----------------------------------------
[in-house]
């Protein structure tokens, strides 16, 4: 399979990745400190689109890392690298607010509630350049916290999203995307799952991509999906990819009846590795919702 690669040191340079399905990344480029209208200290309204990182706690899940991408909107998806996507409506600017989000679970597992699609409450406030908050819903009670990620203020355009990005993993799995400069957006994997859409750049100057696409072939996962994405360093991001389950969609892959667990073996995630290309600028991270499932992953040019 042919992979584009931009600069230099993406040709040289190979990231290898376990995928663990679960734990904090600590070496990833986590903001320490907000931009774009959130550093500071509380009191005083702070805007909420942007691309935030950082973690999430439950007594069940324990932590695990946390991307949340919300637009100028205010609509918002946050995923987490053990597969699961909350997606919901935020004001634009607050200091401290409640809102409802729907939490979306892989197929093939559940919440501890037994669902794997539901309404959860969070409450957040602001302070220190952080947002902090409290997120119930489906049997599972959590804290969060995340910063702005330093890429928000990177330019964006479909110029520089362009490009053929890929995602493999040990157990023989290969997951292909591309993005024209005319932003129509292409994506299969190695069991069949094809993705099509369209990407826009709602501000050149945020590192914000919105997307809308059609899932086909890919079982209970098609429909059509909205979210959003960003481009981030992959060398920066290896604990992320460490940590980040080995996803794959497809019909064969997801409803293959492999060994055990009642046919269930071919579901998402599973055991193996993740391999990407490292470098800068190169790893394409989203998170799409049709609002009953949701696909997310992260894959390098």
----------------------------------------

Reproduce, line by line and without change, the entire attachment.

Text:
[in-house]
């Protein structure tokens, strides 16, 4: 399979990745400190689109890392690298607010509630350049916290999203995307799952991509999906990819009846590795919702 690669040191340079399905990344480029209208200290309204990182706690899940991408909107998806996507409506600017989000679970597992699609409450406030908050819903009670990620203020355009990005993993799995400069957006994997859409750049100057696409072939996962994405360093991001389950969609892959667990073996995630290309600028991270499932992953040019 042919992979584009931009600069230099993406040709040289190979990231290898376990995928663990679960734990904090600590070496990833986590903001320490907000931009774009959130550093500071509380009191005083702070805007909420942007691309935030950082973690999430439950007594069940324990932590695990946390991307949340919300637009100028205010609509918002946050995923987490053990597969699961909350997606919901935020004001634009607050200091401290409640809102409802729907939490979306892989197929093939559940919440501890037994669902794997539901309404959860969070409450957040602001302070220190952080947002902090409290997120119930489906049997599972959590804290969060995340910063702005330093890429928000990177330019964006479909110029520089362009490009053929890929995602493999040990157990023989290969997951292909591309993005024209005319932003129509292409994506299969190695069991069949094809993705099509369209990407826009709602501000050149945020590192914000919105997307809308059609899932086909890919079982209970098609429909059509909205979210959003960003481009981030992959060398920066290896604990992320460490940590980040080995996803794959497809019909064969997801409803293959492999060994055990009642046919269930071919579901998402599973055991193996993740391999990407490292470098800068190169790893394409989203998170799409049709609002009953949701696909997310992260894959390098």